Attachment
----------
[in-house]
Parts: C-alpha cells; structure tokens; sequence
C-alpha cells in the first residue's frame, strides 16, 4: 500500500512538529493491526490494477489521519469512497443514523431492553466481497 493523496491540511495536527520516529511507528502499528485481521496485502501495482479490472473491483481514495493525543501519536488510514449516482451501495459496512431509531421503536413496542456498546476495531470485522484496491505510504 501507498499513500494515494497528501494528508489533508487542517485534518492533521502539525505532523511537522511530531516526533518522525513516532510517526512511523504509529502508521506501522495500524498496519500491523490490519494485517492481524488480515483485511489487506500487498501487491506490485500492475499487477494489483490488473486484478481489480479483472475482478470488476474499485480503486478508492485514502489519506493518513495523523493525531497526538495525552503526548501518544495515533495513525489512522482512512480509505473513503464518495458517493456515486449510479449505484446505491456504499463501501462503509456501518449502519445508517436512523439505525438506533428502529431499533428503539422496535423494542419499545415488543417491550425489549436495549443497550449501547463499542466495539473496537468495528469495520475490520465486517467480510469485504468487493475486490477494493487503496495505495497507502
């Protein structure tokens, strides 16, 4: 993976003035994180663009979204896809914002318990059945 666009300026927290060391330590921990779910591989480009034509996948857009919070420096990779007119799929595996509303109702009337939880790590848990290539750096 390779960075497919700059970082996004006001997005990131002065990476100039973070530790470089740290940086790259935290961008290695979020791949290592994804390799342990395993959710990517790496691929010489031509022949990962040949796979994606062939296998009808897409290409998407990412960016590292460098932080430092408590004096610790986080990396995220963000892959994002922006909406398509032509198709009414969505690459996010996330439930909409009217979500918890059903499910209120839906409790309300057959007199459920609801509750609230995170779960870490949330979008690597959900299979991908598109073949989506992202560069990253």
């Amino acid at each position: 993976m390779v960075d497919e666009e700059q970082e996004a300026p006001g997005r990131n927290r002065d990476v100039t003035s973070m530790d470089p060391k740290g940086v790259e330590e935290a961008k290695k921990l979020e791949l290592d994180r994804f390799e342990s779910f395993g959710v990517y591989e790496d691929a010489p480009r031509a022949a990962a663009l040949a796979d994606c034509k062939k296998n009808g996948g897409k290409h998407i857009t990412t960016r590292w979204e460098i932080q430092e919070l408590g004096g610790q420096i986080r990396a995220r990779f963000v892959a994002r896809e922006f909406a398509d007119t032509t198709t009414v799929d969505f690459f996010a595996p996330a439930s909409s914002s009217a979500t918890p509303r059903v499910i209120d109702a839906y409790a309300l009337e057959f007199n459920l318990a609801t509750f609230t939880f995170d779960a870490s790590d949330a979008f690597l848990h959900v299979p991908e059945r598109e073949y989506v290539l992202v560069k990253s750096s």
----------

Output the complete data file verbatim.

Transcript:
[in-house]
Parts: C-alpha cells; structure tokens; sequence
C-alpha cells in the first residue's frame, strides 16, 4: 500500500512538529493491526490494477489521519469512497443514523431492553466481497 493523496491540511495536527520516529511507528502499528485481521496485502501495482479490472473491483481514495493525543501519536488510514449516482451501495459496512431509531421503536413496542456498546476495531470485522484496491505510504 501507498499513500494515494497528501494528508489533508487542517485534518492533521502539525505532523511537522511530531516526533518522525513516532510517526512511523504509529502508521506501522495500524498496519500491523490490519494485517492481524488480515483485511489487506500487498501487491506490485500492475499487477494489483490488473486484478481489480479483472475482478470488476474499485480503486478508492485514502489519506493518513495523523493525531497526538495525552503526548501518544495515533495513525489512522482512512480509505473513503464518495458517493456515486449510479449505484446505491456504499463501501462503509456501518449502519445508517436512523439505525438506533428502529431499533428503539422496535423494542419499545415488543417491550425489549436495549443497550449501547463499542466495539473496537468495528469495520475490520465486517467480510469485504468487493475486490477494493487503496495505495497507502
């Protein structure tokens, strides 16, 4: 993976003035994180663009979204896809914002318990059945 666009300026927290060391330590921990779910591989480009034509996948857009919070420096990779007119799929595996509303109702009337939880790590848990290539750096 390779960075497919700059970082996004006001997005990131002065990476100039973070530790470089740290940086790259935290961008290695979020791949290592994804390799342990395993959710990517790496691929010489031509022949990962040949796979994606062939296998009808897409290409998407990412960016590292460098932080430092408590004096610790986080990396995220963000892959994002922006909406398509032509198709009414969505690459996010996330439930909409009217979500918890059903499910209120839906409790309300057959007199459920609801509750609230995170779960870490949330979008690597959900299979991908598109073949989506992202560069990253």
């Amino acid at each position: 993976m390779v960075d497919e666009e700059q970082e996004a300026p006001g997005r990131n927290r002065d990476v100039t003035s973070m530790d470089p060391k740290g940086v790259e330590e935290a961008k290695k921990l979020e791949l290592d994180r994804f390799e342990s779910f395993g959710v990517y591989e790496d691929a010489p480009r031509a022949a990962a663009l040949a796979d994606c034509k062939k296998n009808g996948g897409k290409h998407i857009t990412t960016r590292w979204e460098i932080q430092e919070l408590g004096g610790q420096i986080r990396a995220r990779f963000v892959a994002r896809e922006f909406a398509d007119t032509t198709t009414v799929d969505f690459f996010a595996p996330a439930s909409s914002s009217a979500t918890p509303r059903v499910i209120d109702a839906y409790a309300l009337e057959f007199n459920l318990a609801t509750f609230t939880f995170d779960a870490s790590d949330a979008f690597l848990h959900v299979p991908e059945r598109e073949y989506v290539l992202v560069k990253s750096s």